When you are a classical musician at a professional level there is no question about who or what you are. Your life automatically has a purpose.
Because I was a musician, I did not go to college. I attended a top-tier music conservatory, which, if you are unfamiliar, is basically a ferociously competitive vocational school for people with profound and highly specific talents and skills. The best conservatories don’t admit students on the basis of potential to attain professional caliber. By the time a classical musician is college aged she has to already be at that level or she’ll likely never acquire enough of an edge to succeed. Thus classical musicians are trained at classical music… and virtually nothing else. When you are a classical musician at a professional level there is no question about who or what you are, or what you do. Ever.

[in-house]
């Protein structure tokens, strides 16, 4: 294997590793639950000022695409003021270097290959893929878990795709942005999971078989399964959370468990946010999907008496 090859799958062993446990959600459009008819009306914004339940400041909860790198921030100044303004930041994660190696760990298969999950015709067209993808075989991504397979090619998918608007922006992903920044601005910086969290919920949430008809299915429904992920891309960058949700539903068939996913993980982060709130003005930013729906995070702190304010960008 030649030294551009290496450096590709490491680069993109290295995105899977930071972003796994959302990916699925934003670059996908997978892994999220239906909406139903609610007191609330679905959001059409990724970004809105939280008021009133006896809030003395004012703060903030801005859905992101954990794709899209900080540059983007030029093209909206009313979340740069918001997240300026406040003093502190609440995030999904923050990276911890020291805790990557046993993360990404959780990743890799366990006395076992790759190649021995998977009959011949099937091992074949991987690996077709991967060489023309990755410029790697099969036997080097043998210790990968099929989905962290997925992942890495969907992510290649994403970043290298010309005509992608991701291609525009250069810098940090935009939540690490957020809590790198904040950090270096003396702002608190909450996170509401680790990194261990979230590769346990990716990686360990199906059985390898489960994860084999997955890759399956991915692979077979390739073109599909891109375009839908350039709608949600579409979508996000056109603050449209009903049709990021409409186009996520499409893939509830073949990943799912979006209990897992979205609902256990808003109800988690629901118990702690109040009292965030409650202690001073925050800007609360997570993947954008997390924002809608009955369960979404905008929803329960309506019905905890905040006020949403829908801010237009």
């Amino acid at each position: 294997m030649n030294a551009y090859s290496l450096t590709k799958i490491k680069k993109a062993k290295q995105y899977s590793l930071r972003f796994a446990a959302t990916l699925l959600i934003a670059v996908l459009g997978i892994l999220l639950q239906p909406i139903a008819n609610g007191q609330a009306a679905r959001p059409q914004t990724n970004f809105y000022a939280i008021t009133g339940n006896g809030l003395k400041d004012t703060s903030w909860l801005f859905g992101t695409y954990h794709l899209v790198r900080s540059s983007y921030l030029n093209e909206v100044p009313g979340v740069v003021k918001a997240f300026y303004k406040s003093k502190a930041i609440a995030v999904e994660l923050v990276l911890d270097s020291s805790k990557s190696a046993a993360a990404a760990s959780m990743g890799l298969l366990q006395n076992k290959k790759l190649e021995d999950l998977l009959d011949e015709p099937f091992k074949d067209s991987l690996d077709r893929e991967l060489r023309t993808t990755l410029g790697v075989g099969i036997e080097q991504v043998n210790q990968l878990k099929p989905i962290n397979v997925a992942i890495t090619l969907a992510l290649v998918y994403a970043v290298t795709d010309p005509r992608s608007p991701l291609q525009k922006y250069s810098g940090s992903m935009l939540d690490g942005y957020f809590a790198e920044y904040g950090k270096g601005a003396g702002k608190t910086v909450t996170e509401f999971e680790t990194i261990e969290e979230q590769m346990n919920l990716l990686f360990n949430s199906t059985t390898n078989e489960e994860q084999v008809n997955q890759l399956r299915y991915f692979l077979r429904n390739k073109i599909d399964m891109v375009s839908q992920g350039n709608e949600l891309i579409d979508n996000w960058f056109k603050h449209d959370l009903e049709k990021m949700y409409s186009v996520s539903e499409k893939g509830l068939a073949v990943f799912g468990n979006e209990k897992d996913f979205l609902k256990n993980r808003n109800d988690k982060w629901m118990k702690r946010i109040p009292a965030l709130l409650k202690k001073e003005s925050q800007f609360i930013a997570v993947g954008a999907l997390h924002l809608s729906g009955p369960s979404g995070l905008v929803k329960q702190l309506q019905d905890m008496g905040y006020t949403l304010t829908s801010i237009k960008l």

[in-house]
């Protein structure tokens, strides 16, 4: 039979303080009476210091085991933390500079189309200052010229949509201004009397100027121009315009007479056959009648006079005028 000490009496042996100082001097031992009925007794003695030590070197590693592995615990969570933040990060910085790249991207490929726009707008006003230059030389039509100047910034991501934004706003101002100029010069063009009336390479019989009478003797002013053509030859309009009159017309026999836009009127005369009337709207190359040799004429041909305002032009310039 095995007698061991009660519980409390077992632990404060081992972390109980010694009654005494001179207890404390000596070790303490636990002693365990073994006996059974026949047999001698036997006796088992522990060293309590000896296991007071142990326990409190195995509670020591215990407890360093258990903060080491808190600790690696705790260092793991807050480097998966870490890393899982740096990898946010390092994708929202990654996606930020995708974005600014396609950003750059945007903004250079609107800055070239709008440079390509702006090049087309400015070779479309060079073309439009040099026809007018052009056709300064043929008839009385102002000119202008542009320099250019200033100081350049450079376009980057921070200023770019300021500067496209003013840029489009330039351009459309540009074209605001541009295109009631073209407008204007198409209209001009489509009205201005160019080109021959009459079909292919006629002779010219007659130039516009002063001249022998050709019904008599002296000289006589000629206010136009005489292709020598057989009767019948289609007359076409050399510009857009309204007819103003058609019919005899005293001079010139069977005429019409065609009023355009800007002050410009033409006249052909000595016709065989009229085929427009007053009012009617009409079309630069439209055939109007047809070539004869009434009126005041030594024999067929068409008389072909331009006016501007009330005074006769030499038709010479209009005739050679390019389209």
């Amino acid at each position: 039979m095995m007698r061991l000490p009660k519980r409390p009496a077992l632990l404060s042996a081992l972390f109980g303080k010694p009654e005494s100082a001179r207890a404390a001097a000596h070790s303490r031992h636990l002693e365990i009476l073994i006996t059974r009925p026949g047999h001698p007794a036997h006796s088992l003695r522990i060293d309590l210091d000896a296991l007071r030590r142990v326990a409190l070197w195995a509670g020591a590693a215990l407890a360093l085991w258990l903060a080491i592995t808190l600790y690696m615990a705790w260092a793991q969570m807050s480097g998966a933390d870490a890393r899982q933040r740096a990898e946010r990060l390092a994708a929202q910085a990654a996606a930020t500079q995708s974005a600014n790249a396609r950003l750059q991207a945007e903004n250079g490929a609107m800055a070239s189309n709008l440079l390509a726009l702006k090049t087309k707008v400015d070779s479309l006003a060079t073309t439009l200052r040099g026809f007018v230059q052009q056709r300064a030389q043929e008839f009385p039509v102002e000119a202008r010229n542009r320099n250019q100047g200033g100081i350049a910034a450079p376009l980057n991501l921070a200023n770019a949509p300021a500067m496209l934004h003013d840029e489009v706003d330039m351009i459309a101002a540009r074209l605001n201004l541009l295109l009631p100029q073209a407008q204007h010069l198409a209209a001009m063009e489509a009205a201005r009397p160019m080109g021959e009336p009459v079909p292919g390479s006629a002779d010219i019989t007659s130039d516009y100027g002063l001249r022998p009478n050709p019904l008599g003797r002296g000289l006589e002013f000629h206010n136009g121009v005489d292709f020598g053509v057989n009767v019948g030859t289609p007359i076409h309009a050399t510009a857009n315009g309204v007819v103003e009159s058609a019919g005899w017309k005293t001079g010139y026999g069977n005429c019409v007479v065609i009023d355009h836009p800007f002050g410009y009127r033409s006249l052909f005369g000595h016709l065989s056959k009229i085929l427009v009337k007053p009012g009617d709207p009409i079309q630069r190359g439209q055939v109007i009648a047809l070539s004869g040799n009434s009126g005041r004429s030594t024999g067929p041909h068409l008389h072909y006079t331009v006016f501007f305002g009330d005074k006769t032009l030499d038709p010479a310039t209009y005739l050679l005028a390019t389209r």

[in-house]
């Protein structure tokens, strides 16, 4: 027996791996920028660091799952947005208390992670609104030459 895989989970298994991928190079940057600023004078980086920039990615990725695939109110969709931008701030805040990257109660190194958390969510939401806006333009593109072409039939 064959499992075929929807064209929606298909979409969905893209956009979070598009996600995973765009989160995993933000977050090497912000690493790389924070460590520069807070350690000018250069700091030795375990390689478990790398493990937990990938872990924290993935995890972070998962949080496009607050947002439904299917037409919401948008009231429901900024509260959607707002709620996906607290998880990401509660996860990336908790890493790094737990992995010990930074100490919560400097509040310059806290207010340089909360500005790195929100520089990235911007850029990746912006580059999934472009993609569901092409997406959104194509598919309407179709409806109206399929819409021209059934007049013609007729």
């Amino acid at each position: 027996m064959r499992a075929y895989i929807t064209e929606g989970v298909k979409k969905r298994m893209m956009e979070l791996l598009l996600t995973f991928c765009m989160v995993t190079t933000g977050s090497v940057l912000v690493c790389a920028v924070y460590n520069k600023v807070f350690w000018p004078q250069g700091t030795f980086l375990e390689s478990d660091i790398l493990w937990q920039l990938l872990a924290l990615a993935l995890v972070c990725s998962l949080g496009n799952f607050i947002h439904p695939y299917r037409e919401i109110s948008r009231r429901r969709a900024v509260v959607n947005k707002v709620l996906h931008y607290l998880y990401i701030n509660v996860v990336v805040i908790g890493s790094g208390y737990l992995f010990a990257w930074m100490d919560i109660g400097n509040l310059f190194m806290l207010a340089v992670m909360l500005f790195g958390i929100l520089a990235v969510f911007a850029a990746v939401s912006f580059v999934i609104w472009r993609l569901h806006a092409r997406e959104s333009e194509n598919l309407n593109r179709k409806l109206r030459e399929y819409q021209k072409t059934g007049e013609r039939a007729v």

Except that sometimes, oftener than any classical musician I know has ever admitted, it does eventually become a question. Statistically, of course, it must be so. There are not enough places, in the great parlous game of musical chairs that is the world of classical music performance, for everyone to sit. In the end some people just don’t have the chops to make a go of it. Some people just don’t have the patience. Classical musicians, like other working artists, deal with preternatural amounts of penury and shit-shoveling in order to stay competitive. Sometimes shit just happens—a car crash or an addiction hitting bottom or the realization that someone’s got to put shoes on the baby. Sometimes the interest, the talent, and the opportunity just can’t all be made to happen at the same time. One’s ability to be that thing, a professional classical musician, gets lost, or given up. Or taken away. Or maybe all those things. And so does that sturdy, symbolic, insular but sometimes magical identity.